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Thursday, April 19, 2012


Thanks to all of you who continue to follow my blog, in spite of such sporadic and non-specific posts.

Let me give you a little humor.

Today, Tim the Director of Custodial Services, visited my realm. I heard him come in and as I was heading out on another errand met him in our "foyer"

Tim said to me, "I'm looking for a missing broom, wondering if you have it here somewhere."

I told him, "Oh, I took it and rode off on it last night."

He turned to walk away, tossing over his shoulder, "Well, ya shoulda rode it back!"

Friday, April 13, 2012

What is the Value of a Single Human Life?

This is a fundamental question in our society. It doesn't just touch on the huge moral (and secondarily, political) topics of abortion and euthanasia, but on something far more common:  it hits us all, every single day in every single human interaction.

I recently began re-reading a book series that was beloved to me in my youth: Lloyd Alexander's  The Chronicles of Prydain, beginning with The Book of Three.

Early on in the story, the protagonist, Taran, meets the great Warrior Prince Gwydion, his hero, and upon meeting him is both awed and disappointed. The man in person does not meet his mental image of a "hero" nor does he encourage it. He reveals his humility and wisdom when the passionate Taran suggest the two of them go against the Horned King alone.

"Then we should stop him," Taran declared. "Attack him, strike him down! Give me a sword and I will stand with you!"
"Gently, gently," chided Gwydion. "I do not say my life is worth more than another man's, but I prize it highly. Do you think a lone warrior and one Assistant Pig-Keeper dare attack the Horned King and his war band?"
Taran drew himself up. "I would not fear  him."
"No?" said Gwydion. "Then you are a fool. He is the man most to be dreaded in all Prydain..."

Ahh. What a beautiful dialogue to demonstrate the point. Here we have a lowly commoner (like most of us), and we have a Great Hero, actual royalty, even! And when the commoner wants him on a pedestal and seeks in his own pride to raise himself to the level of his hero, the humility of the hero brings him back to earth, even to the degree of calling him a "fool"!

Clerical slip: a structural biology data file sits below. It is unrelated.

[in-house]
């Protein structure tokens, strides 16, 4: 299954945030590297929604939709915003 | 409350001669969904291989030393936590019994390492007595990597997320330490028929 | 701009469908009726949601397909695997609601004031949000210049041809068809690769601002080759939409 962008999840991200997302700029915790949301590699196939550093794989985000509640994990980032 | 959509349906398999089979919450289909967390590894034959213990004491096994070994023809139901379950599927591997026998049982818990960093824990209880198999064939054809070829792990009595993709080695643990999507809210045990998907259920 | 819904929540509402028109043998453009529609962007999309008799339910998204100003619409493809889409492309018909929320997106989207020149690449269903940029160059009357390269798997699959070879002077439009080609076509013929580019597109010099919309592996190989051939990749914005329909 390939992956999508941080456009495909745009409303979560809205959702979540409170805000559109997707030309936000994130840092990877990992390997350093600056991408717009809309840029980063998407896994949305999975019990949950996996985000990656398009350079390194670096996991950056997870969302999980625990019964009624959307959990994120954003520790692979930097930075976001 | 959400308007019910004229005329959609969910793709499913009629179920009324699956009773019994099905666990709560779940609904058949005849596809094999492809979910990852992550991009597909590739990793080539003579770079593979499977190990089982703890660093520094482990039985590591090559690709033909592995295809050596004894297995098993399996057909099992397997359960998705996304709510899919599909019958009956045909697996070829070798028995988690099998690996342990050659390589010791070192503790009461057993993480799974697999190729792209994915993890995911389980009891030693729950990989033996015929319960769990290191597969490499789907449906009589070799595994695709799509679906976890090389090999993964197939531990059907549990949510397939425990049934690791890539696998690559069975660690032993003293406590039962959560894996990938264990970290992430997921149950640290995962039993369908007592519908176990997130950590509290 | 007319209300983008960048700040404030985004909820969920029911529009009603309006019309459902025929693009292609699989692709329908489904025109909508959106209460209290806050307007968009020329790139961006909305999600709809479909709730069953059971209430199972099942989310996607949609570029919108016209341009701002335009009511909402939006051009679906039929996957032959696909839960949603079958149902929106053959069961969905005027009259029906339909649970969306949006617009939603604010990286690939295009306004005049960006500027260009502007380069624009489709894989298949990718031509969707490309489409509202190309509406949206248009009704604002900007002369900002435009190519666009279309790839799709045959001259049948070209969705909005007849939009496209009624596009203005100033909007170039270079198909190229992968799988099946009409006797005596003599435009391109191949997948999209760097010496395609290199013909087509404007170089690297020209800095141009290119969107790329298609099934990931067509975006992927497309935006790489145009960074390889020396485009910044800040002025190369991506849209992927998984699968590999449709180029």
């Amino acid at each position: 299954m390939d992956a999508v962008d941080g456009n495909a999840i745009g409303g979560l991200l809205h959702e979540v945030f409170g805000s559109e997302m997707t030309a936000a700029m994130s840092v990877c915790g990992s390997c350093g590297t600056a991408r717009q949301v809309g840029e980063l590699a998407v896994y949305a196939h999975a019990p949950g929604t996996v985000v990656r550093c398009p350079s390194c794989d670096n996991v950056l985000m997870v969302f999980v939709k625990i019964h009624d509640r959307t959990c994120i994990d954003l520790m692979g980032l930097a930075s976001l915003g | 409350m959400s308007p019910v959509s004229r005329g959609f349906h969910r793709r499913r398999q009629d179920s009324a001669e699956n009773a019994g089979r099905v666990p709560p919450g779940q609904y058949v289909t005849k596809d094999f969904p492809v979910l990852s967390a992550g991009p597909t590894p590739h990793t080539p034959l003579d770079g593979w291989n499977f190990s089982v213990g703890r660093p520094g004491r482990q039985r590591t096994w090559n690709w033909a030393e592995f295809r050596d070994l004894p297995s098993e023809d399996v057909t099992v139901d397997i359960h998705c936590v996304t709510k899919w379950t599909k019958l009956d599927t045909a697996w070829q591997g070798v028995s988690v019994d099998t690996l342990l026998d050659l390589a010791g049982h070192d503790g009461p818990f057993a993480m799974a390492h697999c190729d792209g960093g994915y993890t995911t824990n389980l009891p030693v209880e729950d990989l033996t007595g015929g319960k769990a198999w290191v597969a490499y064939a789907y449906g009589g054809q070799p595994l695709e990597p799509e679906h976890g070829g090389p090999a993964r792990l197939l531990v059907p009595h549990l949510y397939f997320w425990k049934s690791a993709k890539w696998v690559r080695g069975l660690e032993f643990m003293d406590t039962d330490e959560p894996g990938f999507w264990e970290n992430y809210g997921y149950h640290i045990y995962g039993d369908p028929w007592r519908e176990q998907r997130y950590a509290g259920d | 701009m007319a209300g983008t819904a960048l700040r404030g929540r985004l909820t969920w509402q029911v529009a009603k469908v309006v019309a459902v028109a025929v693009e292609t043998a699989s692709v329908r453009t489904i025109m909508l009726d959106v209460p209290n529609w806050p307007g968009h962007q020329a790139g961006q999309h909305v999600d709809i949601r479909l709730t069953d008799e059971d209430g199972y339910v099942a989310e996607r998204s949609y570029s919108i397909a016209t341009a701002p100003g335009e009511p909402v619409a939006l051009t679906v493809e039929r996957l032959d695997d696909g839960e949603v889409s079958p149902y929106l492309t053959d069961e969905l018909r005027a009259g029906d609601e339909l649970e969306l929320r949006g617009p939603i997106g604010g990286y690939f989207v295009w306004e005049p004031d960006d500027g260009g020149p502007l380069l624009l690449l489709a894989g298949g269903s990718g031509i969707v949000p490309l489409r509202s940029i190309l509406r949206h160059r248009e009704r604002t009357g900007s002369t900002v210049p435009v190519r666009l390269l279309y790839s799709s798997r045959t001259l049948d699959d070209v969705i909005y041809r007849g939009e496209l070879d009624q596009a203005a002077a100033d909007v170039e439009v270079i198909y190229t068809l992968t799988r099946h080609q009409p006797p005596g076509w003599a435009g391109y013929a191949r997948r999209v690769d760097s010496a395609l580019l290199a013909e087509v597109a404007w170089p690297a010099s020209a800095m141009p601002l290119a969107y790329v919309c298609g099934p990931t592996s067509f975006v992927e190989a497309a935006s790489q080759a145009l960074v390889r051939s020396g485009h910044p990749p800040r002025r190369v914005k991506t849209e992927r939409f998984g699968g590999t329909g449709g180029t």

Can you imagine such a rebuke? (Does it perhaps call to mind Jesus rebuking Peter by saying "Get behind me Satan!" or to James and John by calling them the "Sons of Thunder"?)

I couldn't move on from this passage, especially a single seemingly-insignificant line from Prince Gwydion:  "I do not say my life is worth more than another man's, but I prize it highly."

There it is. What is the value of life? Is there any such thing as one life being more valuable than another? In any give situation, who determines who should live and who should die? In any given human exchange, who is owed more respect or less respect?

Our current society is driven by hero worship. Never before in history have celebrities been such a huge force behind politics and causes. People did not used to follow mere actors, whose trade was to entertain the masses. Now, it matters not if someone is educated; it matters only that they are beautiful and popular and "in".

That is not to say that those who are "celebrities" necessarily buy into this image of themselves; I would not accuse them of valuing themselves above others, but rather, I cast the role of naive and starstruck Taran upon the American public at large.

The problem is we don't see the humility of the Prince in the story in those we as a public perceive to be our "leaders". We don't see moral fortitude (or any solid moral compass at all), and when it comes to celebrities, even the popular spokesactors haven't a leg to stand on when questioned in most cases. They are but straw idols to be cast upon the wind and torn apart by crows when the appetite suits them. They become victims of the same society that elevated them seemingly only to eventually rip them to shreds.

So let us speak directly then, of politics. Every few years it is a tidal wave of politics, a tsunami that never really goes away, but seems to regather and build for an even greater assault every four years.

I am always left scratching my head over the adulation given to certain politicians, and in contemporary society: Obama. I can't understand why he wasn't vetted and vilified as were the other candidates, and I was shocked when he was never forced to answer tough questions in previous presidential debates.  He didn't like the question he just said, "Let's move on." and they did.

I make no apology: I don't like Obama, and I have often thought, and even stated that if I were ever to meet him, I would refuse to shake his hand. His clear anti-life status, his abuse of our natural-law and Constitutional freedoms, his various methods of America-bashing in other countries, his constant prideful faux-pas in "gifts" to other Heads of State, his obvious dismay and outright attempts to crush out any legitimate criticism of himself and his policies, his attempts to crush religious freedom...all for his own power and his own glory. I despise him as a man and I am offended as what he has done to the Office of President.

And there, those last words, that's what stop me. Office. Office of President.

Many years ago I considered the Secret Service, researched it a bit and pondered for myself the role the Agents take. They agreed that they would take a bullet for the President! What a noble cause! How beautiful a way to die!

Except that ultimately, I didn't want to die for the President. I thought it would be a nice idea, but, no, no, if I was going to die for someone, I wanted to die for someone I cared about. Someone more  Someone who came from my community, lived their life and perhaps had something terrible happen to them. Someone..normal. Not someone whose life was "more valuable" than that of the average person.